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Stream/River Channel Characteristics Monitoring

Sunning turtle at Ocmulgee National Monument
Sunning turtle at Ocmulgee National Monument

There are currently no briefs, reports, or protocol documents associated with this topic.

For more information contact: Eric Starkey

Monitoring Objectives

  • Determine trends in the quantity and distribution of macrohabitat features such as channel dimensions (longitudinal profile and cross-sections), percent cover of habitat units (runs, riffles, and pools), and channel hydraulic relationships.
  • Determine trends in the quantity and distribution of microhabitat features such as detritus, coarse woody debris, and bed sediments.

Background

Alteration to the hydrological regime is a common disturbance in a variety of southeastern ecosystems: bottomland and floodplain forests, mountain bogs, rocky stream gorges, longleaf pine savanna, Carolina bays, pocosins, Atlantic white-cedar swamps, barrier-island communities, mangrove forests, rivers, streams, caves, lakes, and the Everglades mosaic of communities. Hydrological change has altered flood depth, duration, frequency, and seasonal timing in many of these systems, leading to a raising and lowering of the water table in specific cases.

Stream habitat units are composed of channel and bar features that are sensitive to changes in environmental factors and disturbance within the watershed. Habitat and other geomorphic variables measured from topographic surveys can be evaluated with geomorphic and hydraulic equations and/or indexes to determine the status of aquatic habits. In addition, trend analysis of quantifiable geomorphic variables representing the quantity and structure of in-stream habitats is a useful tool for monitoring the influence of natural and human drivers on habitat quality. Key measures include channel slope, riffle and pool spacing and area, bankfull channel width and depth, and flow velocity. The methodology for geomorphic assessments of streams is standard in the field and its application to habitat inventories well established.

Monitoring Approach

Several stream habitat protocols exist and will be tested for their applicability to SECN streams. A combination of transect- and reach-based approaches will be used to monitor stream habitat (such as Gorman and Karr 1978, Platts et al. 1983, Simonson et al. 1993, Illinois Environmental Protection Agency 1994, Simonson et al. 1994, Fitzpatrick et al. 1998). After Network protocols are selected, stream habitat data will be collected in conjunction with stream water quality monitoring. The sampling plan will follow a generalized random tessellation stratified design which randomly selects sites with guaranteed spatial balance, ensuring park-wide inferences can be made (McDonald and St.Clair 2004). Sites will be co-located with sampling sites with other protocols, particularly water chemistry.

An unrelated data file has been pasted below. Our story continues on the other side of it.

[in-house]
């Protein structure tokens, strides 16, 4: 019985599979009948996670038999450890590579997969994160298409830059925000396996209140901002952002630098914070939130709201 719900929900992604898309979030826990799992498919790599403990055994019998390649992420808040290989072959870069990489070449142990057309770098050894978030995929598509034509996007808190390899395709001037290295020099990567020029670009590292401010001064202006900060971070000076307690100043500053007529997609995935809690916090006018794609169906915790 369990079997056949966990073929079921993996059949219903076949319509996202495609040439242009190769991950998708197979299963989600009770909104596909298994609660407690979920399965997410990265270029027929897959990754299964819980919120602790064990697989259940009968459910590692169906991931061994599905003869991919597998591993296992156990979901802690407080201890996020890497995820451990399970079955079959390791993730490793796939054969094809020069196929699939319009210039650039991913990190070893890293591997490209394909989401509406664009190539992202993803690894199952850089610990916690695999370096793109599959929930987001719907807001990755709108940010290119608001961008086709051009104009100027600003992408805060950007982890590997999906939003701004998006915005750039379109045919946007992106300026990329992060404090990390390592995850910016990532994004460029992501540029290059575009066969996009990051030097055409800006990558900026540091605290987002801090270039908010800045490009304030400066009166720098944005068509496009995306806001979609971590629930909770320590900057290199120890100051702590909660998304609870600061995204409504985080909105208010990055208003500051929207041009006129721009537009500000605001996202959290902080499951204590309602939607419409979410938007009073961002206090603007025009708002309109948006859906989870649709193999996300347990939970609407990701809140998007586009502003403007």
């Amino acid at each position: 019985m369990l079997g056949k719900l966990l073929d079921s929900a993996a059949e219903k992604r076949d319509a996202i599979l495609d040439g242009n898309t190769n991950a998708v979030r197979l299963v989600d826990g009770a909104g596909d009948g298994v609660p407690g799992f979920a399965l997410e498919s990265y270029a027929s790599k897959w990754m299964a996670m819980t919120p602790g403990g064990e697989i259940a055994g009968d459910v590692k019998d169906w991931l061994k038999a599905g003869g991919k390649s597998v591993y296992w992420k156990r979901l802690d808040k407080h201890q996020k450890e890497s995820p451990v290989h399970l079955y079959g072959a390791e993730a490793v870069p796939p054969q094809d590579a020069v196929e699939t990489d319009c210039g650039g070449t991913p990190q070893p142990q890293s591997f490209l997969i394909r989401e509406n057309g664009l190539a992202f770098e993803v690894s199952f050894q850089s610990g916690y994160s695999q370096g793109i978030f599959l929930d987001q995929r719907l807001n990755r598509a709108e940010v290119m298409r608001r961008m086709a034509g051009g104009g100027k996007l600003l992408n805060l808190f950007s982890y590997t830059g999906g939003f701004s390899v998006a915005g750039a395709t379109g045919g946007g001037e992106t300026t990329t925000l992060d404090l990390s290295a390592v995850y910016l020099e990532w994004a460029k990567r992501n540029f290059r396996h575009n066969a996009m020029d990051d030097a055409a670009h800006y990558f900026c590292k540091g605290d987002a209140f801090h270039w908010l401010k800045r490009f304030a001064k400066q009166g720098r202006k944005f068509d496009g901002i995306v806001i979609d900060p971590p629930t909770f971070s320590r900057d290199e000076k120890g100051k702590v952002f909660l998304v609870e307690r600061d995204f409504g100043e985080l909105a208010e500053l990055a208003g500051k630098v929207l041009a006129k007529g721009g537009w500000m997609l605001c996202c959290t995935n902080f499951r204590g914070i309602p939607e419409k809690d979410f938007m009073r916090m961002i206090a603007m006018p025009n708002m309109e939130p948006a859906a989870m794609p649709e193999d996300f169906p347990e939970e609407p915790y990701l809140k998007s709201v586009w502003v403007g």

For parks where multiple sampling locations exist, the spatial unit to be evaluated will be a reach composed of three sequential riffle-pool units with an overall length of approximately four riffles from crest to crest. In some cases, sampling will be limited to sites at the upstream and downstream extent of Park boundaries. Protocol alternatives will be provided for SECN streams as well as for three reach scales:

  • Small wadeable streams that are <10 meters wide).
  • Large wadeable streams that are 10-50 meters wide).
  • Nonwadeable streams (width measures are approximate).

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Parks Where Protocol Will Be Implemented

  • Chattahoochee River
    National Recreation Area (CHAT)
  • Congaree National Park (CONG)
  • Horseshoe Bend National Military Park (HOBE)
  • Kennesaw Mountain
    National Battlefield Park (KEMO)
  • Moores Creek National Battlefield (MOCR)
  • Ocmulgee National Monument (OCMU)

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References

  • Fitzpatrick, F. I. Waite, P. D'Arconte, M. Meador, M. Maupin, and M. Gurtz. 1998. Revised methods for characterizing stream habitat in the National Water Quality Assessment Program. U.S. Geological Survey, Raleigh, NC.
  • Gorman, O. and J. Karr. 1978. Habitat structure and stream fish communities. Ecology 59(3): 507-515.
  • Illinois Environmental Protection Agency. 1994. Methods for Evaluating Stream Habitat Quality. Northbrook, IL.
  • McDonald, W. and C. St. Clair. 2004. Elements that promote highway crossing structure use by small mammals in Banff National Park. Journal of Applied Ecology 41(1): 82-93.
  • Platts, W., W. Megahan, and G. Minshall. 1983. Methods for Evaluating Stream, Riparian and Biotic Conditions. Ogden, UT.
  • Simonson, T., J. Lyons, and P. Kanehl. 1993. Guidelines for Evaluating Fish Habitat in Wisconsin Streams. St. Paul, MN.
  • Simonson, T., J. Lyons, and P. Kanehl. 1994. Quantifying fish habitat in streams: transect spacing, sample size, and a proposed framework. North American Journal of Fisheries Management 14: 607-615.

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